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Web Design:   11 Reasons Not To Have a Web Site
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by Dr. Ralph F. Wilson

        WITHIN THE NEXT 60 DAYS you will be asked, "Henry, when is Acme going to get a Web site?" The question could come at a party or mixer or over the telephone, and I want you to be prepared to answer without hesitation or apparent lack of confidence. You probably have a couple of good reasons already. Now you can stock your arsenal with eleven reasons, each of which is fairly believable and contains a good bit of truth. Master them!

1. Too much e-mail

        (Get this one down cold. It sounds very sophisticated.) A Web site might generate too much e-mail from existing customers and prospects for our company to handle. We might have to hire personnel to service these increased inquiries, as well as develop new internal systems. A Web site is just too much work.

        It could happen. Some large businesses have been overwhelmed with floods of e-mail for which they were not staffed. I've had prospective clients who didn't want any way for people to send them e-mail for just such a reason.

        But e-mail is not some evil vampire, it's merely another means of communication. If your existing clients find this means convenient for them it just means they'll use the telephone less, requiring you to shift and retrain some of your customer support staff. Design your response forms to discourage trivial comments, and develop some stock replies to common questions. If new clients come to you via e-mail, feed the prospects to your sales staff and rejoice. Face it. The real issue isn't e-mail overload at all. You just don't really want to go through the pain of growing your company. My experience is that for businesses without a large national marketshare, e-mail volume grows gradually, giving you plenty of time to adjust to it.

2. The Internet is in its infancy.

        (Say this one with an air of assurance.) We don't want to jump in to something which is untried. We'll let someone else make the mistakes, and enter the marketplace when the path is clearer.

        Every new technology has early adopters and later adopters. The problem with adopting a business method (think of the Web as a business method rather than a technology) long after its adoption is that it takes time to learn how to make it work in your business. Early adopters who are persistent waste some time - yes - but they often come out with a competitive advantage which can be difficult to overcome by latecomers.

3. The Internet is just a fad.

This too shall pass.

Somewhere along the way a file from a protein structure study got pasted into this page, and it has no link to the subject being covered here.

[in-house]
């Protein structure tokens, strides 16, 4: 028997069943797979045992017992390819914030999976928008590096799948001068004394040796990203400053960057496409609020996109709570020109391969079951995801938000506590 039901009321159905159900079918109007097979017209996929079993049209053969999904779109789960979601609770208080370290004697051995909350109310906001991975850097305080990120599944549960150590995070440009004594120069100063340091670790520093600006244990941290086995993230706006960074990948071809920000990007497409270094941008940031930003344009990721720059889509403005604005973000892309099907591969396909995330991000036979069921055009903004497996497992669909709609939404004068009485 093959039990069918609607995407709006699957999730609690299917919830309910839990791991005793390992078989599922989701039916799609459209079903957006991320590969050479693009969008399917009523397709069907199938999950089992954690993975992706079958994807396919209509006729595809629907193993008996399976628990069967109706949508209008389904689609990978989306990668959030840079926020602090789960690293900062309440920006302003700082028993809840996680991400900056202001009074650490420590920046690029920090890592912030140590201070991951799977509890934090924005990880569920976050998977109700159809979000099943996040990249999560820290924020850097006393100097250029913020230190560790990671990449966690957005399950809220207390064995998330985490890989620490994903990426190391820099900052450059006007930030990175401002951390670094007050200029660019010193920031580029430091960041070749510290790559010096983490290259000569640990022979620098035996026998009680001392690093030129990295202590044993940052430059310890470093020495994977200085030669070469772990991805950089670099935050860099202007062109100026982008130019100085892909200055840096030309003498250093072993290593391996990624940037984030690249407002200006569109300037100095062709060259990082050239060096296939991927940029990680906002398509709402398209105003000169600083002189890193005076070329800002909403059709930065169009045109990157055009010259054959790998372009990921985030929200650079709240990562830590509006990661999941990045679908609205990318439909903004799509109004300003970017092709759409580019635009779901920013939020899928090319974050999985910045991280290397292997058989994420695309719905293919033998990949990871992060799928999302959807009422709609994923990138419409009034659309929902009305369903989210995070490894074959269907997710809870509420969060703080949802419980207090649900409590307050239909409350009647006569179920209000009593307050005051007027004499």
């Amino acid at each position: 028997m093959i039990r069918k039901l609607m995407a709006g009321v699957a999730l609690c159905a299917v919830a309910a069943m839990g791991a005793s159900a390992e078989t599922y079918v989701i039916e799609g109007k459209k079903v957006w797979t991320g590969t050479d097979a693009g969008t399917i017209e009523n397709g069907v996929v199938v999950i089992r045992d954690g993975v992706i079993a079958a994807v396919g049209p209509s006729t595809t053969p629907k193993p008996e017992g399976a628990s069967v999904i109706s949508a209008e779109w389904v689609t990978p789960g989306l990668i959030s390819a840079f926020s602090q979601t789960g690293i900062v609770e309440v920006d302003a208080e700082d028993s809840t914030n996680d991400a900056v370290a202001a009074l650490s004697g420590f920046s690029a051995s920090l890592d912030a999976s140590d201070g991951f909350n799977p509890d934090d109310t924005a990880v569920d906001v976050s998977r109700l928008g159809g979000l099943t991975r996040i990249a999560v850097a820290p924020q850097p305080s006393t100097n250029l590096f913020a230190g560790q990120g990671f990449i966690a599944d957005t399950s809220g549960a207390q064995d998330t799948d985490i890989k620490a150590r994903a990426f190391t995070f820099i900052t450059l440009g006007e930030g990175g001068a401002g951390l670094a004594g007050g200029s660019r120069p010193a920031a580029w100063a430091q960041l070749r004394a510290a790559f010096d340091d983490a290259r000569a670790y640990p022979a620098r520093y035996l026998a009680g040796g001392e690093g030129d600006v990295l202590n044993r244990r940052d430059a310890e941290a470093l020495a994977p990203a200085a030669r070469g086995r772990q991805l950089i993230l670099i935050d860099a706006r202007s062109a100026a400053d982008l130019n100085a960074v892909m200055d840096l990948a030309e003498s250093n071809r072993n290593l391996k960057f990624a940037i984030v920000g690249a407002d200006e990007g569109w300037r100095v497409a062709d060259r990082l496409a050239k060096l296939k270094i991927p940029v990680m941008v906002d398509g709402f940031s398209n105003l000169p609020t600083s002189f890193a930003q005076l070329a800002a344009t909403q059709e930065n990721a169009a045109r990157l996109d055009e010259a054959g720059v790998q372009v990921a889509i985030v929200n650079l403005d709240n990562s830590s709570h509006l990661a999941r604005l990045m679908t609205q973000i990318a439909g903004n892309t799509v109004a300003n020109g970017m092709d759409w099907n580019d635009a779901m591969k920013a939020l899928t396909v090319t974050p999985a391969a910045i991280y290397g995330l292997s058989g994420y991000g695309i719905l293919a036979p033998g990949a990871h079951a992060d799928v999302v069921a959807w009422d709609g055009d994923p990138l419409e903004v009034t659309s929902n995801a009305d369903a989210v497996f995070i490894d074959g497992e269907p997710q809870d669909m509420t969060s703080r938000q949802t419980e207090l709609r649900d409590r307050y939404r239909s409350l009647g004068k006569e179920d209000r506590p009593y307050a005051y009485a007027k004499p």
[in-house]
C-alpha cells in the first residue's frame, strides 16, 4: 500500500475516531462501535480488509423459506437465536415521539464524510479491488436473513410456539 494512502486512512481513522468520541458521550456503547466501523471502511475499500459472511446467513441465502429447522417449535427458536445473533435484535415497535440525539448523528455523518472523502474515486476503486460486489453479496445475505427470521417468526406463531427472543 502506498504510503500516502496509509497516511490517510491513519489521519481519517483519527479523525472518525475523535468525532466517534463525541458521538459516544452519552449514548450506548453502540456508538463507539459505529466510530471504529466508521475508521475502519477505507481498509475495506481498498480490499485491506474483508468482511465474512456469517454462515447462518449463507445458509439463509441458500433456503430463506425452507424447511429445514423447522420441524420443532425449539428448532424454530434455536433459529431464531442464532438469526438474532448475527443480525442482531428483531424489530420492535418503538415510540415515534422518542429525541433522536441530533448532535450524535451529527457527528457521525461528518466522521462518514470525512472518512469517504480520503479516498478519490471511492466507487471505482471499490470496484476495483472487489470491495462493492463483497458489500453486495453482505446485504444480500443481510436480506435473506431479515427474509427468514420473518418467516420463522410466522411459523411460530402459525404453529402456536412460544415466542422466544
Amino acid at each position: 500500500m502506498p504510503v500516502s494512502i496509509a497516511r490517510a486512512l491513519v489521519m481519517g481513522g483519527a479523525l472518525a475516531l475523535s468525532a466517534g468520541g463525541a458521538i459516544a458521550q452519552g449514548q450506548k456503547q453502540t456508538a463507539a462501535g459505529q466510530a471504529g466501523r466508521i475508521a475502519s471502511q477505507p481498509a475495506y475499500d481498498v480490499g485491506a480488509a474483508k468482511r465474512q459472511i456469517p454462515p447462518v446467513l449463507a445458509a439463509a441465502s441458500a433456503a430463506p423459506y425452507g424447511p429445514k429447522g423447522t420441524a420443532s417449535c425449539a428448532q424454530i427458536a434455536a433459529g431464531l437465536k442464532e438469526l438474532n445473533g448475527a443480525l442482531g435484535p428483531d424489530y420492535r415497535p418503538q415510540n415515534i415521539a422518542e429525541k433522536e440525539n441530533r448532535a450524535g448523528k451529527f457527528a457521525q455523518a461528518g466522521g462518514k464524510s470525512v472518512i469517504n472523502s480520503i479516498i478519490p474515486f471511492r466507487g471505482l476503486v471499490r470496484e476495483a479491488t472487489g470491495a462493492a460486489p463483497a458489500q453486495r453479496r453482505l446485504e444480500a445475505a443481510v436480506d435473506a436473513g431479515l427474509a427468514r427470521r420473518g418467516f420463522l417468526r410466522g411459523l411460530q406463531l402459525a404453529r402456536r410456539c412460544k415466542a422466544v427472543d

No, I don't think it will pass. Evolve? Yes. Change? Oh, yes. But not pass. Already 40 million Americans have access to the Web, with the number increasing by several per cent each month. No, this isn't a fad. (Don't use this excuse in public for risk of embarrassment.)

4. Our industry just isn't there yet.

        None of our competitors are on the Internet yet, so there's no big hurry.
        Wonderful! What an opportunity for you to get there first and make such a big splash that they'll be struggling to catch up! Your competitors won't always be behind the times, however. My mother always reminded my about the early bird getting the worm, etc.

5. The technology is immature and keeps changing.

        We'll jump in when things settle down.

        The rate of change doesn't appear to be slowing down anytime soon. Sometimes people resist purchasing a new desktop computer because it will be obsolete a few weeks after they purchase it. They're right, it will be. But it is much more powerful than no computer or the old clunker they currently have. You just have to begin somewhere, despite the moving target. But remember, don't mistake the Internet for technology. We are talking about a business and advertising arena, a method, a place for doing business. Don't let the technology scare you away, it's not the real issue.

6. People just aren't purchasing many products over the Internet.

        We're relying on traditional channels to sell our products, and doing just fine, thank you.

        You're right again. Purchases over the Web for the most part have been slow. But they are increasing at a huge rate each year. In a few years, purchases over the Internet will be a significant slice of all the commerce done in the US, especially in certain industries.

        When Visa and MasterCard finally get the SET standards (or SET II) worked out - and this has been delayed repeatedly - I expect to see a fast growth of customer confidence in Web commerce. Companies positioned to take advantage of this flood of buying will prosper. Those that aren't will find it difficult to play catch-up.

7. We tried a Web site and it bombed.

        We're not going to waste any more money. The Internet is just a lot of hype.

        (Work on this until you can deliver it with a superior sneer. Practice in front of a mirror to get the casual wave of your right hand just right.)